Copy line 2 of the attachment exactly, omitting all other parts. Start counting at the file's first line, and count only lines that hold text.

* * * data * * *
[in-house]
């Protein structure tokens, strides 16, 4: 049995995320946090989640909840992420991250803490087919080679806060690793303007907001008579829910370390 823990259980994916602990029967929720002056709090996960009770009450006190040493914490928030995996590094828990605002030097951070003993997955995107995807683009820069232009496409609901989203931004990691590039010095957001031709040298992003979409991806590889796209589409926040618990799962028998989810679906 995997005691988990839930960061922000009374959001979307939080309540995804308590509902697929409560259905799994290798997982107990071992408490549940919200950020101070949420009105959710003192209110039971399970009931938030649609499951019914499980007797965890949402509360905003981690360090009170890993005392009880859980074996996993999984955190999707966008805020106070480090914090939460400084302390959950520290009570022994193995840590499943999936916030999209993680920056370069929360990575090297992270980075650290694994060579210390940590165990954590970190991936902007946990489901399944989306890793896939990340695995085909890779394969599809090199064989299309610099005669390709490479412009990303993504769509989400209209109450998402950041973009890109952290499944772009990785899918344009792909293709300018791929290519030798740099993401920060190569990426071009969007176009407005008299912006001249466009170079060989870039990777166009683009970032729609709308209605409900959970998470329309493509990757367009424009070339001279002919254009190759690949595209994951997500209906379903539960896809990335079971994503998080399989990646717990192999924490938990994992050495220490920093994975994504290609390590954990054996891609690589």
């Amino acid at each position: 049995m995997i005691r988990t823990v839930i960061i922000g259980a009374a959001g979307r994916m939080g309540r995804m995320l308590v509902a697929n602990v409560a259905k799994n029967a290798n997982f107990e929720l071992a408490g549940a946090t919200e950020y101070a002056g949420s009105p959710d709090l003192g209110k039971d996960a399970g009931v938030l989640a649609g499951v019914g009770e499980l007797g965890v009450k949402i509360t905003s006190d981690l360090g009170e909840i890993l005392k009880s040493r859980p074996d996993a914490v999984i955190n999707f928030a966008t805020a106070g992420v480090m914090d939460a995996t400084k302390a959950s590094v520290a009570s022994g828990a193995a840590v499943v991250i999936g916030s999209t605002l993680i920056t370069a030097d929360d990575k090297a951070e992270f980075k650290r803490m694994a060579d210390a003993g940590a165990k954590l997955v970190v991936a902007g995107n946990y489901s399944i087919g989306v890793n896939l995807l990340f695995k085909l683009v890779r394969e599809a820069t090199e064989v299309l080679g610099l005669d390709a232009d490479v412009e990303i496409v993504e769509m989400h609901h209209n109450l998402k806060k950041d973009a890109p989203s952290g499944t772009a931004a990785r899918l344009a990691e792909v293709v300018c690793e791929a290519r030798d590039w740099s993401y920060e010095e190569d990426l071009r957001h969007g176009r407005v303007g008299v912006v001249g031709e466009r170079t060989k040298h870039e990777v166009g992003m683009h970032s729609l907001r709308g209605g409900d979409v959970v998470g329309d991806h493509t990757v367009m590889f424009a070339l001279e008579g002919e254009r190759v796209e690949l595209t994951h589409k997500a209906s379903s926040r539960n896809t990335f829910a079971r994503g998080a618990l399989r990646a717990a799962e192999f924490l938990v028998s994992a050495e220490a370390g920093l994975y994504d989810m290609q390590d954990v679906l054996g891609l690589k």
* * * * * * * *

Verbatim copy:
């Protein structure tokens, strides 16, 4: 049995995320946090989640909840992420991250803490087919080679806060690793303007907001008579829910370390 823990259980994916602990029967929720002056709090996960009770009450006190040493914490928030995996590094828990605002030097951070003993997955995107995807683009820069232009496409609901989203931004990691590039010095957001031709040298992003979409991806590889796209589409926040618990799962028998989810679906 995997005691988990839930960061922000009374959001979307939080309540995804308590509902697929409560259905799994290798997982107990071992408490549940919200950020101070949420009105959710003192209110039971399970009931938030649609499951019914499980007797965890949402509360905003981690360090009170890993005392009880859980074996996993999984955190999707966008805020106070480090914090939460400084302390959950520290009570022994193995840590499943999936916030999209993680920056370069929360990575090297992270980075650290694994060579210390940590165990954590970190991936902007946990489901399944989306890793896939990340695995085909890779394969599809090199064989299309610099005669390709490479412009990303993504769509989400209209109450998402950041973009890109952290499944772009990785899918344009792909293709300018791929290519030798740099993401920060190569990426071009969007176009407005008299912006001249466009170079060989870039990777166009683009970032729609709308209605409900959970998470329309493509990757367009424009070339001279002919254009190759690949595209994951997500209906379903539960896809990335079971994503998080399989990646717990192999924490938990994992050495220490920093994975994504290609390590954990054996891609690589």